The whole ensemble dance a hip-hop number to the gamelan music of Rhythm in Bronze – (Credits: Kee Thuan Chye)

Bringing an old dream to reality

Working with a diverse cast each with a unique style to their name- Swordfish + Concubine brings an impressive lineup center stage: Na’a Murad, Sandra Sodhy, Qahar Aqilah, Alfred Loh, Hana Nadira, Arief Hamizan, Amanda Ang, Bella Rahim, Gregory Sze, Iefiz Alaudin, Bright Ong and Joel Timothy Low.

The play gets immensely physical- and we aren’t just taking the fighting scenes into consideration- the incorporation of dance styles like hip-hop to Gamelan music is an example of how active and organic the play is. Each actor plays at least 2-3 core roles and other minor parts- making the play very vibrant, even more so with a cast of 12 taking on every character in the story.

Qahar Aqilah talks about the writing of the play; “With Thuan Chye’s writing, it’s very straightforward and the challenge is to simply rise up to the occasion.” The idea of the play being a musical is that Chye believes that it should be presented as something theatrical with as many elements that can be drawn from, making it as eclectic as possible. Each section has a specific purpose and a carefully crafted frame to do justice to it- from the characters to the music and the overall feel of each act. “That’s the beautiful thing about theatre when the audience watches it, there are nuggets of subtext that are not only resounding and meaningful to the actors but can be felt by the people who receive the performance,” says Alfred Loh.

We talk about the cast of Swordfish + Concubine and whether it’s satire

Hana Nadira and Gregory Sze face off - (Credits: Lee Hock Aun and Sharon Oh)
Hana Nadira and Gregory Sze face off – (Credits: Lee Hock Aun and Sharon Oh)

More than just politics

The notion of Swordfish + Concubine being a story about political satire is partially true, but it doesn’t fall into the Klang Valley-esque trope of 0n-the-nose anti-establishment with a dash of comedy.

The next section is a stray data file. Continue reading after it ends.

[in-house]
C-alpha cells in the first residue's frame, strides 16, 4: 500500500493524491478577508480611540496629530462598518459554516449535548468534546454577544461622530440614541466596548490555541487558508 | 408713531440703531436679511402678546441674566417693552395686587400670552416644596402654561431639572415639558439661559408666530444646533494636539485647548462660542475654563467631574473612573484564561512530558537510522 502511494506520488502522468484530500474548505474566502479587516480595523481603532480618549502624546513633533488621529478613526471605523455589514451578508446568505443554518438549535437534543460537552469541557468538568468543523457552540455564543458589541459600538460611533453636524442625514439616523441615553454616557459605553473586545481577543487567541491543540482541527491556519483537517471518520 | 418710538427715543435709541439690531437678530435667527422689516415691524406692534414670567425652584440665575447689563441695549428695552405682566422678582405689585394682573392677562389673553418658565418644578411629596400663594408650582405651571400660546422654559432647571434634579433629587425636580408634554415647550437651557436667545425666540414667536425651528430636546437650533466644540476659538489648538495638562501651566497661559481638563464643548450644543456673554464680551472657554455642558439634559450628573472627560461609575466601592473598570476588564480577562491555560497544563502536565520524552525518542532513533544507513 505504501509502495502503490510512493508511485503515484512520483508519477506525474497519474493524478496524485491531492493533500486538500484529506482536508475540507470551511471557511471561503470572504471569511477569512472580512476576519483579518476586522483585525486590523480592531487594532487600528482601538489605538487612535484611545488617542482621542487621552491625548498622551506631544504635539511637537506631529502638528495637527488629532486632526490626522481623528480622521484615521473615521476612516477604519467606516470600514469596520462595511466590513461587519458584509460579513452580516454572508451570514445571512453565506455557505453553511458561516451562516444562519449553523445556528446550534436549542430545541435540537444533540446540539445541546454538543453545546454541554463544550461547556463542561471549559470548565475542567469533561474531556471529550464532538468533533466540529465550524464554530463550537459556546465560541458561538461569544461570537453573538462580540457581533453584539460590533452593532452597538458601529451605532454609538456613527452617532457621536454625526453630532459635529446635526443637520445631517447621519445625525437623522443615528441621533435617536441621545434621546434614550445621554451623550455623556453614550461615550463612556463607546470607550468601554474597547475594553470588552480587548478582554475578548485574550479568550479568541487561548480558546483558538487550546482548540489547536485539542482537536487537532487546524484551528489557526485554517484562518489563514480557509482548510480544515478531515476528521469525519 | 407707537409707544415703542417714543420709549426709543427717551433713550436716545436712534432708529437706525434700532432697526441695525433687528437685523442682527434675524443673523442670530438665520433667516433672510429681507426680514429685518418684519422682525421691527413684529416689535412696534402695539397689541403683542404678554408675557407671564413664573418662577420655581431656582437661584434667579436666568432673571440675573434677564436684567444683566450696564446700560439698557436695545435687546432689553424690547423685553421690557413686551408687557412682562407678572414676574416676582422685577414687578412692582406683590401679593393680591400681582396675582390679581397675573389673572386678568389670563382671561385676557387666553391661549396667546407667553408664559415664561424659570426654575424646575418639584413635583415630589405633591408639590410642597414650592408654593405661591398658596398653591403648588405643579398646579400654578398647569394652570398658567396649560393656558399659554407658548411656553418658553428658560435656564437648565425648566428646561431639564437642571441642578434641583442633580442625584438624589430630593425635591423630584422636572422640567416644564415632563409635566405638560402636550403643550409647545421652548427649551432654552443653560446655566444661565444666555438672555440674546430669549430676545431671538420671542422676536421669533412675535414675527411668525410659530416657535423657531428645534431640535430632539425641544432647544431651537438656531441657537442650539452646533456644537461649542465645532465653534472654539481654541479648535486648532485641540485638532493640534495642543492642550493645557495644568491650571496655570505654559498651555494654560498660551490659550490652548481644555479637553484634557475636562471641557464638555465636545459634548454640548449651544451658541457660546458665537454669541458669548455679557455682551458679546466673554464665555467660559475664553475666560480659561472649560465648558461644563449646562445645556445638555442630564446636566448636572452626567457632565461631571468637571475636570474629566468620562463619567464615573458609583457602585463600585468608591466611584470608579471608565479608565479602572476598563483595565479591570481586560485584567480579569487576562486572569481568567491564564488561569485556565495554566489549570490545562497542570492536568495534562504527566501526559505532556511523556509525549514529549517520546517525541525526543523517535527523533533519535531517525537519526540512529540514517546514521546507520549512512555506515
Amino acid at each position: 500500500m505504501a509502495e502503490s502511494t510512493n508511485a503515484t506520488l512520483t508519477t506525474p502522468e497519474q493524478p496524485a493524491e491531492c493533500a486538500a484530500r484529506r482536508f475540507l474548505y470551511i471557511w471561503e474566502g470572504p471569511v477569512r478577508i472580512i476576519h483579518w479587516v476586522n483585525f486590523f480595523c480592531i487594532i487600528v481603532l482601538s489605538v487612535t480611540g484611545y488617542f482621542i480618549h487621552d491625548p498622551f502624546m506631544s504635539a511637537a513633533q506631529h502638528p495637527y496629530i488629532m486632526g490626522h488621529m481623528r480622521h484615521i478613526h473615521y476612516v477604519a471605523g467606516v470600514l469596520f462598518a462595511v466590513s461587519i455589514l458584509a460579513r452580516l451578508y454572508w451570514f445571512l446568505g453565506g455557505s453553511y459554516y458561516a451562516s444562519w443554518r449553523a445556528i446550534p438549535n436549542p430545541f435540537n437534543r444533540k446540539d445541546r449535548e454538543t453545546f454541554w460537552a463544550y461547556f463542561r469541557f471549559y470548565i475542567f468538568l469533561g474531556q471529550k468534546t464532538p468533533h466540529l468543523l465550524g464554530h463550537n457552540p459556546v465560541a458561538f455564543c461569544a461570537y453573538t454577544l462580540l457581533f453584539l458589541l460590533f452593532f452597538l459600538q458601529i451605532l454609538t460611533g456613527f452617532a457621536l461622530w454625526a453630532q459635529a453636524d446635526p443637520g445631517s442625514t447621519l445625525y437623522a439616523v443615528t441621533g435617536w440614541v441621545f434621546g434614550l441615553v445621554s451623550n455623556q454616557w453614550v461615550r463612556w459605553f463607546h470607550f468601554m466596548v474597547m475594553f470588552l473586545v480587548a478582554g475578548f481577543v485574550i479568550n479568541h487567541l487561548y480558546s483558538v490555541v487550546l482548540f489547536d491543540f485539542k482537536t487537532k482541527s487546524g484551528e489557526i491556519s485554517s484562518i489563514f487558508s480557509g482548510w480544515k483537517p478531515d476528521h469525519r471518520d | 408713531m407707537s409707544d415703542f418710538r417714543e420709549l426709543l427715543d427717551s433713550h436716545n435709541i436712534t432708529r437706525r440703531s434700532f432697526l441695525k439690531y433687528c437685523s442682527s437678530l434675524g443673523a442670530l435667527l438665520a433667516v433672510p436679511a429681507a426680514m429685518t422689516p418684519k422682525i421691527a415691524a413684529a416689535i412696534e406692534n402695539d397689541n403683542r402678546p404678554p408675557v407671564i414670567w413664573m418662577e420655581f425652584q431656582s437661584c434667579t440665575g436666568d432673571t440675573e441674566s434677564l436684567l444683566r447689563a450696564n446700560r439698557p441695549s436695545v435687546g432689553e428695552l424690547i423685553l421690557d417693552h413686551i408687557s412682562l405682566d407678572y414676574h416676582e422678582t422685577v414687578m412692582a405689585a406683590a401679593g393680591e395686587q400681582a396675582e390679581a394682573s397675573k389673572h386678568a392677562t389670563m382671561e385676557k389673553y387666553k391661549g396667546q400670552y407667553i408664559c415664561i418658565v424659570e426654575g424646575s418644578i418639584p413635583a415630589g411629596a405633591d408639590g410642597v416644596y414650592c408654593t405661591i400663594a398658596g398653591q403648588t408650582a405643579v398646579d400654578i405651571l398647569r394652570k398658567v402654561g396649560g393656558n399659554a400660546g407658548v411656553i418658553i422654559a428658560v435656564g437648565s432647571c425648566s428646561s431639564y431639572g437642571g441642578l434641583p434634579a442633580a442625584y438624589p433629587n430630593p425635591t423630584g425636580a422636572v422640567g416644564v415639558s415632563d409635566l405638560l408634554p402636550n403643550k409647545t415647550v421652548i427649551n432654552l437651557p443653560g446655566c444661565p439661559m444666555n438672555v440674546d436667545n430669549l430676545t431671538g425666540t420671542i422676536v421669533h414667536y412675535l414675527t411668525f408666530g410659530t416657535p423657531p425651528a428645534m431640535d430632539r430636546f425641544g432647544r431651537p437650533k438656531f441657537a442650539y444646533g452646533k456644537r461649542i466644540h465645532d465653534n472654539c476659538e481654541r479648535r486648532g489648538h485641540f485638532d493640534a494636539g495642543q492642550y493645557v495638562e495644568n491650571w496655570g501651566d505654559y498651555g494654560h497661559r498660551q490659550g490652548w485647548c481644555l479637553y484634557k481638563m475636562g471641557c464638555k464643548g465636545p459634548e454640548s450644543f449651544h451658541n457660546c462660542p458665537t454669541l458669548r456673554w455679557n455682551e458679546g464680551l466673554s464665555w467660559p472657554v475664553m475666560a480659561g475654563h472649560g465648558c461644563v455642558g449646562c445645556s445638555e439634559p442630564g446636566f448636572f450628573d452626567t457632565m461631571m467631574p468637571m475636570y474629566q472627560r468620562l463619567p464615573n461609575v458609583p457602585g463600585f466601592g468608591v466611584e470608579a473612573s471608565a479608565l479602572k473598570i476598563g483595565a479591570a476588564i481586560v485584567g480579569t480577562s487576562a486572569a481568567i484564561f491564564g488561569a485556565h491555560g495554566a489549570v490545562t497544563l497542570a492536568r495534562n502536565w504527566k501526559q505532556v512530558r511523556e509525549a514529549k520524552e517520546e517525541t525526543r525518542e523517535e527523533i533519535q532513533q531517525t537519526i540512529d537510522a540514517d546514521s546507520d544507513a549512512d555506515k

While the main plot surrounding the covenant is political, when the play was written in the 90s, there were moments in history that fit into the play but it is that came about naturally rather than something purposefully manufactured for that specific intent.

The political references are there to only capture more understanding about the context of certain acts in the play; like the central themes of abuse of power that are more socio-political about the psyche of the people. It might be fair to say that it could be somewhat Hamilton-like with a Nusantara twist, but it would ignore the other aspects of how innovative it is in terms of its production, action, and music wise. Taking inspiration from the East and to the West, from bangsawan to Brecht, Swordfish + Concubine cleverly interweaves drama with nuanced humor, the powerful elements of Silat with the promising use of Gamelan-infused rap music to create the play that it is today.

Despite some hard-hitting and aggressive scenes, Swordfish +Concubine is a play that welcomes viewers of all ages – whether you’re there to enjoy the drama and satire, or to appreciate the music and action scenes, bring your family members and friends for a pretty educational time about Malaysian history at its finest.


Kee Thuan Chye, Alfred Loh and Qahar Aqilah talk about child actor, Joel Timothy Low!

Swordfish + Concubine is premiering in KLPAC tomorrow!  Get your tickets quick before they’re sold out by clicking on this link